Friday, May 29, 2009

Friday Song

Gol drat, this was a good album.

90th anniversary of the "Relativity Eclipse"

90 years ago today, Arthur Stanley Eddington viewed "the eclipse that proved Relativity."
Eddington photographed the Hyades during the eclipse, then compared these photos to the ones he had taken of the Hyades the night before.

Einstein was right, of course.

Space is flexible and warped (sorry, Newton) and the light passing near massive objects bends due to gravity. And that gravity actually shifts the positions of the smaller objects when they near something massive.

Of course, you can't SEE objects near massive bodies, because massive bodies are very, very bright. (Except for black holes, right. But this was 1919.) Eddington had an idea which now seems obvious. Observe objects near the Sun during a total eclipse, and you'll know whether their positions are shifted by the Sun's gravity. Conveniently, the calendar showed there would be a solar eclipse on May 29th.

There you have it.

Above: The proof

Press reaction was extraordinary. Almost immediately, the word "Einstein" became a synonym for "genius" and remains one to this day.

Big ups to Eddington for getting the eclipse idea, and for organizing the expeditions to both Brazil and West Africa to get the photos.

Below: "Suckas."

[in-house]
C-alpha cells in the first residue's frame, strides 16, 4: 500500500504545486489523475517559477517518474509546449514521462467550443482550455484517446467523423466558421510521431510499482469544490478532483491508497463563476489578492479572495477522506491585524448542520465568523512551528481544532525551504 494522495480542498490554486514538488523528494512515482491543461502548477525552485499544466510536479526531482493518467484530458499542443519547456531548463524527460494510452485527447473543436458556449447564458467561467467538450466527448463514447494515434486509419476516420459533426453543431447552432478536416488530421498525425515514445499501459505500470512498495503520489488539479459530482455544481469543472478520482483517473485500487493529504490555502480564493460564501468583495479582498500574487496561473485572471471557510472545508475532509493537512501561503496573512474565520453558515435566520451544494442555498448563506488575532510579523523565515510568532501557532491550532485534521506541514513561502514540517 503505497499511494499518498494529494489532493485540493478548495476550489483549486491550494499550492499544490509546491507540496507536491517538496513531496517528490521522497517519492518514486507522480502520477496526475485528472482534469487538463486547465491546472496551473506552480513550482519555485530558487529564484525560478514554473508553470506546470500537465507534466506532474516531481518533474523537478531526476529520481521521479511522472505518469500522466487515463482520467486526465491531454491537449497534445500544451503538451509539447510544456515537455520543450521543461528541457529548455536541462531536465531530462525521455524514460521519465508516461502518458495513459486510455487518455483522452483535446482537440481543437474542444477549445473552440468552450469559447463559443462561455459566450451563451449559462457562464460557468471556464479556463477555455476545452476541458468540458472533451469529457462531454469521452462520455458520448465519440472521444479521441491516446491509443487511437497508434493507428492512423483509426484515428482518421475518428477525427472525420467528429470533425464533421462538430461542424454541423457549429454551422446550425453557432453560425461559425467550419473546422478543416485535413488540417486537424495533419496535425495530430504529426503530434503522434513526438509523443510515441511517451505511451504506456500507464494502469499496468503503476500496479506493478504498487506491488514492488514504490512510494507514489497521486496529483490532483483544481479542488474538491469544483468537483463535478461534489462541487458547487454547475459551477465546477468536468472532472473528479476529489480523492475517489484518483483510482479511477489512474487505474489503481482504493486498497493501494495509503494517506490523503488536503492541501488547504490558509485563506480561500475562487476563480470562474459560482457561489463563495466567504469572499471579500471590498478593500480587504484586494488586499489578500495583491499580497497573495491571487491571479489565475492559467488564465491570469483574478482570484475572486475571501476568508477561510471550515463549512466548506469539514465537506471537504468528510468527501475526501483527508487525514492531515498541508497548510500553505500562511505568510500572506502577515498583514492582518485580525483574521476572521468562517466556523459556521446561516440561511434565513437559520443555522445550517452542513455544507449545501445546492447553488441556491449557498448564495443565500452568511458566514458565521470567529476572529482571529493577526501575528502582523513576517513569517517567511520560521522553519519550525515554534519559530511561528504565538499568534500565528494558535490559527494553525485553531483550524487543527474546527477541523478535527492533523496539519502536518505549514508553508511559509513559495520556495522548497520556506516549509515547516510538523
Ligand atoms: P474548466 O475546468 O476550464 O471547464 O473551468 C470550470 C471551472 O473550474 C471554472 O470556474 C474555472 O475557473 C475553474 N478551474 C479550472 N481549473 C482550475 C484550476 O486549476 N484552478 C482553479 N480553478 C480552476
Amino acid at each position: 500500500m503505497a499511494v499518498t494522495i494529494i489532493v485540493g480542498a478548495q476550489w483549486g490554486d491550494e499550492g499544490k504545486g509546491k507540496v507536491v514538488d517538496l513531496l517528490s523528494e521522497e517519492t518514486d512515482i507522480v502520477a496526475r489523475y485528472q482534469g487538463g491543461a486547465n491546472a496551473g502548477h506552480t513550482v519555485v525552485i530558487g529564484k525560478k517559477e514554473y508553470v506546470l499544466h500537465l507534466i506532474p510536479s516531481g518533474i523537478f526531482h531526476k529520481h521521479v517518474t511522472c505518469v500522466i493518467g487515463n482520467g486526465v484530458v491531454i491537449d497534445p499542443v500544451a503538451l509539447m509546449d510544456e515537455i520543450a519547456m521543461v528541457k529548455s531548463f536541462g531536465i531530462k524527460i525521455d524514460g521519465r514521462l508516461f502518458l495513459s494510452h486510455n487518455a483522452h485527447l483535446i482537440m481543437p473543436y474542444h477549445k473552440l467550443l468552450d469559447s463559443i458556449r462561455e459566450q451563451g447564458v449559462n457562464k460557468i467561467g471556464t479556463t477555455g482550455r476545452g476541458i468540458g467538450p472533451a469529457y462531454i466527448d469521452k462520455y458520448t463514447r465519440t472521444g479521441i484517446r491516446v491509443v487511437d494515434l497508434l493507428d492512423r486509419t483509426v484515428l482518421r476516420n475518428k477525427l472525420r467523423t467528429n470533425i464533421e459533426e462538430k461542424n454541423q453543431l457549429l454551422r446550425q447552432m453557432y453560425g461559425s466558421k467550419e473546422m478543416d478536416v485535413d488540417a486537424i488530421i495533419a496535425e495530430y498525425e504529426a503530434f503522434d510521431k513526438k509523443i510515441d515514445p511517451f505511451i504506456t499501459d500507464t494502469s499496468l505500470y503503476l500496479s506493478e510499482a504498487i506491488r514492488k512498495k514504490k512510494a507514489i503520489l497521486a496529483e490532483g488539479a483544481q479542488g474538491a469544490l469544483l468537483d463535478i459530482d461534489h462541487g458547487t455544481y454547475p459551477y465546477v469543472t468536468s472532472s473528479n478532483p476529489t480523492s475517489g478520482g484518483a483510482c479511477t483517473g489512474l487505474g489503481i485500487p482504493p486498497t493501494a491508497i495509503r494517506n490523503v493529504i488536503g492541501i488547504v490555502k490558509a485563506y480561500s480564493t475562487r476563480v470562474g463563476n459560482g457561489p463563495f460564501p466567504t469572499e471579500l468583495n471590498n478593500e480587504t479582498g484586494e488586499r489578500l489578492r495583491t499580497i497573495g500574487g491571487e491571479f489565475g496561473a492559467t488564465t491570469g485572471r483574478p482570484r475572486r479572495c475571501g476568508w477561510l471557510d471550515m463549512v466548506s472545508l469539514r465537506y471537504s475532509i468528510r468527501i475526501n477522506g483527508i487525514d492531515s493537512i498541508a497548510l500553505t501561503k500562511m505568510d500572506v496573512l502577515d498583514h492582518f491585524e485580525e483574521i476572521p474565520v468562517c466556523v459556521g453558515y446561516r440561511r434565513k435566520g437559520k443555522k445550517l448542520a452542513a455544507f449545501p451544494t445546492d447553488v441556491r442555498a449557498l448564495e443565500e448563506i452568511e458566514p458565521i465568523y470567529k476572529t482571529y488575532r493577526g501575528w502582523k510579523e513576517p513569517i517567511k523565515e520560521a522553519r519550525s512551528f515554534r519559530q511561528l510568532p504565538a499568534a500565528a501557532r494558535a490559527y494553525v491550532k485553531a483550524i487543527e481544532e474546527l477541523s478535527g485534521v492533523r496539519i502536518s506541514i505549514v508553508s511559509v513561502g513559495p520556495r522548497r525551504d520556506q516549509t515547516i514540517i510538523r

Thursday, May 28, 2009


I started this yesterday and ended up getting distracted by an aircraft emergency probably something shiny. Therefore...

Today is Yesterday was Paul Desmond Scully-Power's birthday.
Besides having a cool surname that pays unintentional homage to The X-Files, Scully-Power was party to a pretty heated diplomatic incident.

Scully-Power was a crew member aboard Challenger for STS-41G.
STS-41G was memorable for a couple of reasons. First, it was the very first time that astronauts had taken an IMAX camera aboard the shuttle to film. (The Dream is Alive was released the following year. I might have seen it once or twice. Or thrice.)

But here's something you might not know.

On 10 October 1984, the Evil Empire (the one not created by George Lucas), enraged after seeing this Wendy's commercial*

flipped its hair, stomped its feet, and fired a "warning shot" at Challenger from the Terra-3 laser complex, which caused onboard systems to fail and caused temporary blindness in the crew.
Fortunately, the problems either fixed themselves or were easily repaired.

As you can imagine, this resulted in a fairly substantial diplomatic protest.

The laser bit didn't make the movie. However, if they had put it in, I'll wager The Dream is Alive would have grossed 18 kajillion bucks and solved NASA's funding problems for a hundred years.
If the crew of Challenger had fired back, we'd be driving flying cars on Saturn by now.


Monday, May 25, 2009